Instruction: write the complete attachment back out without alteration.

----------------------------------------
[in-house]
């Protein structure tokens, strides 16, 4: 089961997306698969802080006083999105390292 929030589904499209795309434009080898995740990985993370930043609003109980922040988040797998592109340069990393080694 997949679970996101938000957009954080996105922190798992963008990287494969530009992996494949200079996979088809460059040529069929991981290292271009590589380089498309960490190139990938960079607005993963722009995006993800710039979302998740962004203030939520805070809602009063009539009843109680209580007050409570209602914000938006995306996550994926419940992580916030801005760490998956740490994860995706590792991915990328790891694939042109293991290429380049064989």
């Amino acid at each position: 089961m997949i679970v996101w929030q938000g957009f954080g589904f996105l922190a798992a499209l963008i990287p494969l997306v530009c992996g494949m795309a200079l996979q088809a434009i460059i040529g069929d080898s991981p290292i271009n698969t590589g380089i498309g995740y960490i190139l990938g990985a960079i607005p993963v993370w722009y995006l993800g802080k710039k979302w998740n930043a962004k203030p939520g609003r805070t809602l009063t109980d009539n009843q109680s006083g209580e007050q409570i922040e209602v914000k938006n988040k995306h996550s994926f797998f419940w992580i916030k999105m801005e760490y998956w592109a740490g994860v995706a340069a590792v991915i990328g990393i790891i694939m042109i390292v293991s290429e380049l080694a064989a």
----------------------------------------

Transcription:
[in-house]
């Protein structure tokens, strides 16, 4: 089961997306698969802080006083999105390292 929030589904499209795309434009080898995740990985993370930043609003109980922040988040797998592109340069990393080694 997949679970996101938000957009954080996105922190798992963008990287494969530009992996494949200079996979088809460059040529069929991981290292271009590589380089498309960490190139990938960079607005993963722009995006993800710039979302998740962004203030939520805070809602009063009539009843109680209580007050409570209602914000938006995306996550994926419940992580916030801005760490998956740490994860995706590792991915990328790891694939042109293991290429380049064989």
């Amino acid at each position: 089961m997949i679970v996101w929030q938000g957009f954080g589904f996105l922190a798992a499209l963008i990287p494969l997306v530009c992996g494949m795309a200079l996979q088809a434009i460059i040529g069929d080898s991981p290292i271009n698969t590589g380089i498309g995740y960490i190139l990938g990985a960079i607005p993963v993370w722009y995006l993800g802080k710039k979302w998740n930043a962004k203030p939520g609003r805070t809602l009063t109980d009539n009843q109680s006083g209580e007050q409570i922040e209602v914000k938006n988040k995306h996550s994926f797998f419940w992580i916030k999105m801005e760490y998956w592109a740490g994860v995706a340069a590792v991915i990328g990393i790891i694939m042109i390292v293991s290429e380049l080694a064989a």